Flash Gordon has inspired a lot of Sci-Fi, Fantasy and Space Opera movies. Hell the biggest movie franchise, Star Wars, came about because DeLaurentiis, who owned the rights to Flash Gordon wouldn't sell Lucas, and we all know how that turned out.  After years of comics, toys, novels and serial movies, Flash Gordon, one of the most popular characters in science fiction finally got his own movie. DeLaurentiis had gone through several directors including Nicholas Roeg, who left the movie early in production, and Sergio Leone, who wouldn't sign on because the  script wasn't faithful to Raymond's creation. He settled on Mike Hodges to direct the film.

If you don't know who Mike Hodges is, he directed the original Get Carter movie that starred Michael Caine, he also directed Damien: Omen 2. The man who wrote the movie, Lorenzo Semple, Jr is best know for Papillion, Three Days Of The Condor, Never Say Never Again and a little known TV show "Batman". Lorenzo thought it would be a good idea to write the Flash Gordon movie as an homage to the 60's camp of Batman while trying to appeal to the fans of the comic strips and serial movies.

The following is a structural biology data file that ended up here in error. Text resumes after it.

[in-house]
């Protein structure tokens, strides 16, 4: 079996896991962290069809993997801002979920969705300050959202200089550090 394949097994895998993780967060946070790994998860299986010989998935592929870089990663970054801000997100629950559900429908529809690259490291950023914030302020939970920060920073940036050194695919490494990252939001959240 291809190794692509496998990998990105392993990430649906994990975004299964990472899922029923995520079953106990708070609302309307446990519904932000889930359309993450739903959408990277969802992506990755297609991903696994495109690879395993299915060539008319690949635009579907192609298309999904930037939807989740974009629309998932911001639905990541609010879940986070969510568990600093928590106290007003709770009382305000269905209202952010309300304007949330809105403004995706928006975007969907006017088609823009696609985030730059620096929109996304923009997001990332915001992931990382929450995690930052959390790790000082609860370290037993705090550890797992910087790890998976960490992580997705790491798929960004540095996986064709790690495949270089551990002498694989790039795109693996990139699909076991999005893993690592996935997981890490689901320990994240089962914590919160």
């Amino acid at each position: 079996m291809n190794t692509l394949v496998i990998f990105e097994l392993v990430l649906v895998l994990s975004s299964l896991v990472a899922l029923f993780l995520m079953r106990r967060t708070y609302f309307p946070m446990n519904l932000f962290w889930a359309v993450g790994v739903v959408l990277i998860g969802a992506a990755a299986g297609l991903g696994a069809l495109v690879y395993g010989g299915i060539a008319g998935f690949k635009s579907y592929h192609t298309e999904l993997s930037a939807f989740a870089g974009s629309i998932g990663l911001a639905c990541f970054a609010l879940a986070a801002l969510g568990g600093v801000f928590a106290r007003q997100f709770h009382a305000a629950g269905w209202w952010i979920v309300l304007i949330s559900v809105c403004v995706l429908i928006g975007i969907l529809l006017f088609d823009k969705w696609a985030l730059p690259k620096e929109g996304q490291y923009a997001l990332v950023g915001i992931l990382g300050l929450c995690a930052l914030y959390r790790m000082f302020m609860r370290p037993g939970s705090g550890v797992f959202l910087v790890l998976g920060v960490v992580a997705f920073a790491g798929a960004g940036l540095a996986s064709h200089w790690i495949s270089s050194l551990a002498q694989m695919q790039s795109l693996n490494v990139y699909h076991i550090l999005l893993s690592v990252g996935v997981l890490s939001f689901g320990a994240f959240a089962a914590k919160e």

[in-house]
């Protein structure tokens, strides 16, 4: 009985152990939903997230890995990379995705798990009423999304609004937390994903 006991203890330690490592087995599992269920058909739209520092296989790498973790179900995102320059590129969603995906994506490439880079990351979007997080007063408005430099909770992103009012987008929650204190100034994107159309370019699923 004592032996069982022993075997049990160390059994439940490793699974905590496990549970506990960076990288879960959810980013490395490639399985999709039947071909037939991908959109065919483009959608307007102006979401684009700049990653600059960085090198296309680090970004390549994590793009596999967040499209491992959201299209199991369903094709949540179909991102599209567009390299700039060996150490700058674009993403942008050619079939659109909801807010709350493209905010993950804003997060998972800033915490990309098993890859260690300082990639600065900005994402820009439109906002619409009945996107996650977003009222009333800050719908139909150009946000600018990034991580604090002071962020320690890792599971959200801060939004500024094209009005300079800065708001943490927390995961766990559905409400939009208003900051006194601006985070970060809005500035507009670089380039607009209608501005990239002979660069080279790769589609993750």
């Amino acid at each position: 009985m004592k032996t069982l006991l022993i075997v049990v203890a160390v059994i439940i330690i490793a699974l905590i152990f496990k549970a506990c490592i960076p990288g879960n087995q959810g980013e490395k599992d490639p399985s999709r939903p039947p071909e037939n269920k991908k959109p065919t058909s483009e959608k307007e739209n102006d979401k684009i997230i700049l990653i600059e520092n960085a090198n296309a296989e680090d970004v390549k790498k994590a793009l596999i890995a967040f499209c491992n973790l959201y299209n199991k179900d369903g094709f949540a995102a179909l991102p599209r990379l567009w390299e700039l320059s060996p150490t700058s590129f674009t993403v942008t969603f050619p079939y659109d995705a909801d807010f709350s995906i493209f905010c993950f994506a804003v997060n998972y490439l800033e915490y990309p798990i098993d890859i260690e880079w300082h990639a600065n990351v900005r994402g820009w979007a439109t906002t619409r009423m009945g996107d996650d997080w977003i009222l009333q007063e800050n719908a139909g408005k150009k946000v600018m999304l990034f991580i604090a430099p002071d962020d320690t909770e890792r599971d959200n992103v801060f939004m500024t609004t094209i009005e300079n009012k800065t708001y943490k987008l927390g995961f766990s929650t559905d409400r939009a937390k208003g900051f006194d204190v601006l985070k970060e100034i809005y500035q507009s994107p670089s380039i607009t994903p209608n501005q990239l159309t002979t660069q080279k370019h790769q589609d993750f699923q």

Unfortunately, Flash Gordon is neither an homage to the campy 60's tv shows it tried to mirror, nor was it very appealing to fans of the comic strips or serial movies. With Sam Jones playing the title character Flash Gordon and Max Von Sydow playing Ming The Merciless, the movie comes off as more of a bad attempt at trying to capture the Star Wars crowd, rather than trying to capture the Flash Gordon crowd.

It's almost as if Hodges and Semple took all of the ideas and mixed them together. By all of the ideas, I mean everything; there's Robin Hood, Doctor Doom, Barbarella and even a dance scene, except they play football instead of doing the bat-watusi. As bad as it is, Flash Gordon is actually a fun movie to watch. The acting is a bit stiff at times, but the actors do their best with the lines they were given. As far as giving it that old serial look - well, DeLaurentiis should be proud of this movie, because it feels like they spent almost nothing on the special effects and just reused a lot of old props that were lying around from the Sci-Fi movies from the 50's that the studio didn't want to throw away.